Water vapour and heat constantly flow into and out of any construction and its materials, including the roof. This movement is driven by the differences between the internal and external environments. In the majority of buildings warm moisture laden air will rise where it is generally cooled, which makes it denser and less able to carry water vapour. As a result of the cooling of the air, any water vapour present is likely to be squeezed out as liquid water, or more precisely condensation, at some point. This is usually referred to as the ‘dew point’. This dew point can occur within the roof construction itself or within the thickness of a material layer. This is referred to as interstitial condensation.


Most roof constructions and materials will be able to tolerate a certain amount of condensate build-up in the ‘winter period’, however, it should be noted that different materials have different tolerance levels. The build-up of condensate in the ‘winter’ must not reach a level that it will not be cleared away by the conditions appertaining to the ‘summer period’. It is these two factors that dictate the need for a vapour control layer. A vapour control layer is used as a means of reducing, or considerably reducing, depending on the level of risk, the flow of moisture into the roof construction.

Calculations in accordance with the provisions of BS 5250 will prove the required amount of vapour transmission reduction to limit damaging interstitial condensation. The Services Engineers or the manufacturers of the insulation material usually provide these calculations.

The greater the difference between the internal environmental factors of relative humidity and temperature and the external ones, the greater possibility there is of creating condensation.

Ideally, the vapour control layer (vcl) should always be installed on the ‘warm’ side of any insulation to ensure it is kept at as high a temperature as possible. However, some forms of construction utilising aerated concrete or any other ‘insulating’ materials mean that the vapour control layer has to be placed higher in the insulation sandwich. In these cases the calculation is of even greater importance as condensation occurring on the underside of the vcl becomes more likely because it is ‘colder’.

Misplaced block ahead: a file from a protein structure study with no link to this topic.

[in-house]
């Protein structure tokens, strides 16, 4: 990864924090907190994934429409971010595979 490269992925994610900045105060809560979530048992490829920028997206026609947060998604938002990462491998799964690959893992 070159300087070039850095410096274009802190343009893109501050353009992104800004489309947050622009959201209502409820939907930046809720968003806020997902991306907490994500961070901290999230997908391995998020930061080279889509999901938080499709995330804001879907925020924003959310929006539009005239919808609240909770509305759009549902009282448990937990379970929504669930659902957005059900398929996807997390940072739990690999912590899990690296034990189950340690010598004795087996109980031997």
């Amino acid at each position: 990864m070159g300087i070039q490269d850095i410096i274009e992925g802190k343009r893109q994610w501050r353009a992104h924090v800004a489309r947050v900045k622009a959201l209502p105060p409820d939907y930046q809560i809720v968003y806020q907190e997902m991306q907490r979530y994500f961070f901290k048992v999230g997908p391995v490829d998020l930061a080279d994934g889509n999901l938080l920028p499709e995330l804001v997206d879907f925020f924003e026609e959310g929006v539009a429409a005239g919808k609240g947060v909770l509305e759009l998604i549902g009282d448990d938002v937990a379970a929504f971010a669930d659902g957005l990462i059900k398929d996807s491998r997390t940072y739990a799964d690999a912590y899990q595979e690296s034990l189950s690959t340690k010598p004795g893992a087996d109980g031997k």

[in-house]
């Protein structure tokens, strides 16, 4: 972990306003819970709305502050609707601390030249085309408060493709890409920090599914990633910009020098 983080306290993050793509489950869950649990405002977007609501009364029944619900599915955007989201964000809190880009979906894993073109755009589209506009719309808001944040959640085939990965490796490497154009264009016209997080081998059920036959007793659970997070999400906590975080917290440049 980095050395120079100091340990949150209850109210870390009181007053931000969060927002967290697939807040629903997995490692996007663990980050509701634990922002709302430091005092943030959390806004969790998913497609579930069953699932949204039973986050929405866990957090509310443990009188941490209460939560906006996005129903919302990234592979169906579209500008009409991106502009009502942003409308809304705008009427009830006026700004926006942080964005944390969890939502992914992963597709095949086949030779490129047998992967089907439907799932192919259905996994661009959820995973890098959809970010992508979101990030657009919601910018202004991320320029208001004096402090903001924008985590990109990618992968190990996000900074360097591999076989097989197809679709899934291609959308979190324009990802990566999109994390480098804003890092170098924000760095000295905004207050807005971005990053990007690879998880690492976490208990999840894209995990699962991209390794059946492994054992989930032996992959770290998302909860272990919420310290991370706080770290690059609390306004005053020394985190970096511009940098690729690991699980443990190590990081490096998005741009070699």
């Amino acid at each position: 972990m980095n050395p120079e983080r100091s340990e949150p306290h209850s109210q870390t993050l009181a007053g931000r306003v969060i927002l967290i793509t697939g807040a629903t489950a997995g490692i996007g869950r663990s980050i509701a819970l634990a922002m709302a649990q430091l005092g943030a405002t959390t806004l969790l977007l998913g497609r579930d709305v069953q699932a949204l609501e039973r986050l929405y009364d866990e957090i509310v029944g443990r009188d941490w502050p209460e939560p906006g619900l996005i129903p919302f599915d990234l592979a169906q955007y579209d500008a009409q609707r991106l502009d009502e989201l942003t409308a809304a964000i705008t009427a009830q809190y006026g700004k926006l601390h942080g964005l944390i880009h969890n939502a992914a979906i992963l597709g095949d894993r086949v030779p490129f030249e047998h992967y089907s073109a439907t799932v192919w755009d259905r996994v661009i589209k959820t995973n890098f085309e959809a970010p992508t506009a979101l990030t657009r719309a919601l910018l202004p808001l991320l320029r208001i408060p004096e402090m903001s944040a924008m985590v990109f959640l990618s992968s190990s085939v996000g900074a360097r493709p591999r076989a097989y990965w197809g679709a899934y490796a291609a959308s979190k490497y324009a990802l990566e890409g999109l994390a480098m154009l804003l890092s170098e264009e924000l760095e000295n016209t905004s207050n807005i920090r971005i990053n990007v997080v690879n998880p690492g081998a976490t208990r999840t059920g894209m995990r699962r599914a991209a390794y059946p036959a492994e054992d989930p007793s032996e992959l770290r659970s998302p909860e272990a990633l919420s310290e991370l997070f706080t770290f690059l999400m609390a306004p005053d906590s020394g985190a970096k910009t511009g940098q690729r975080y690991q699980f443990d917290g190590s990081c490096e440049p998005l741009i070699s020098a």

The varying permeability of the different layers in the roof build-up can have an impact on how the roof will perform. It is of great importance that the outer layer of the roof offers as little resistance to the passage of water vapour as possible; this allows the roof to breathe.

Sika-Trocal plasticised PVC waterproofing sheets, in building terms, offer a comparatively low resistance to the passage of water vapour and this combined with the ‘open topped’ detailing to the upstands provides a roof that breathes easily. Conversely materials, such as many ‘rubbers’ and other different plastics that offer a much higher resistance tend to suffocate a roof by preventing it from breathing, leading to a more rapid build-up of condensate.

‘Breather vents’ have in the past been associated with the construction of certain types of flat roofing, they are, however, neither intended, nor suitable for use with Sika-Trocal membranes and should never be installed.


NOTE: For ballasted roof applications, it should be noted that the frequent presence of a film of water across the surface of the membrane acts as a very effective vapour control layer and will inhibit the permeability of the membrane. Where Sika-Trocal membranes are to be laid over a roof deck containing construction water, that is, insitu concrete and/or screeds, it is recommended in BS 6229 that a minimum vapour control layer, such as the S-VAP 500E, be laid to prevent too much of this entrapped water drying out upwards into the roof build up. This requirement is still necessary even if the calculation demonstrates that a vapour control layer is not necessary in ‘service’, because the calculation process takes no account of the entrapped water.


As highlighted in BS 6229, the excess construction water present in insitu concrete slabs and/or screeds must dry out downwards. In order to aid that process, there are recommendations about forming temporary drainage holes at the points of lowest sag of the slab.

Refer to the standard for the full recommendations.

Where metal decking is used as permanent shuttering, BS 6229 states that even with the drainage holes formed as the previous paragraph, the concrete will not be able to fully dry out downwards. Therefore this should be taken into account at design stage.

If an un-bonded wet screed is to be used to create falls, then it should be a minimum of 65mm thickness and no greater than 200mm in accordance with BS 6229. Screeds of all types must only be laid below the vapour control layer.

When a vapour control layer is installed beneath insulation it is considered good practice to ‘wrap’ it around the ends of the boards and ‘trap’ it under the Sika-Trocal Metal edge profiles.